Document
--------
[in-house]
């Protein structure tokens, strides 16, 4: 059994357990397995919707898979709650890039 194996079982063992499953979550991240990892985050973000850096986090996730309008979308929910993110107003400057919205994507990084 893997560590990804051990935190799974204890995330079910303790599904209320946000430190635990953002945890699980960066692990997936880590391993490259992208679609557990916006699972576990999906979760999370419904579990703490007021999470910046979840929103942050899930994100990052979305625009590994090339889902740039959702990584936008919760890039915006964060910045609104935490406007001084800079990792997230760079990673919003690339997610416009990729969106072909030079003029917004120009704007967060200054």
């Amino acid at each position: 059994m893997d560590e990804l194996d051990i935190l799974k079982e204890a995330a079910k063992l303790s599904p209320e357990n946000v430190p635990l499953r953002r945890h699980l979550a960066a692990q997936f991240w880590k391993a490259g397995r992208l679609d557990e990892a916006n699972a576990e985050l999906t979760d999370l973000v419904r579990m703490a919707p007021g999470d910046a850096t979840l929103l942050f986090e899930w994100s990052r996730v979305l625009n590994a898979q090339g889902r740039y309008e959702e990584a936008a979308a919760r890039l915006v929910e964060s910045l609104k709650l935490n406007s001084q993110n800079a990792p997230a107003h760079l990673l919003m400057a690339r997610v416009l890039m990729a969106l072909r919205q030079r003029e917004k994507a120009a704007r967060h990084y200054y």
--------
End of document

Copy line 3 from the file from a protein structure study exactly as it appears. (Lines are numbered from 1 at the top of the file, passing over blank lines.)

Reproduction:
């Amino acid at each position: 059994m893997d560590e990804l194996d051990i935190l799974k079982e204890a995330a079910k063992l303790s599904p209320e357990n946000v430190p635990l499953r953002r945890h699980l979550a960066a692990q997936f991240w880590k391993a490259g397995r992208l679609d557990e990892a916006n699972a576990e985050l999906t979760d999370l973000v419904r579990m703490a919707p007021g999470d910046a850096t979840l929103l942050f986090e899930w994100s990052r996730v979305l625009n590994a898979q090339g889902r740039y309008e959702e990584a936008a979308a919760r890039l915006v929910e964060s910045l609104k709650l935490n406007s001084q993110n800079a990792p997230a107003h760079l990673l919003m400057a690339r997610v416009l890039m990729a969106l072909r919205q030079r003029e917004k994507a120009a704007r967060h990084y200054y």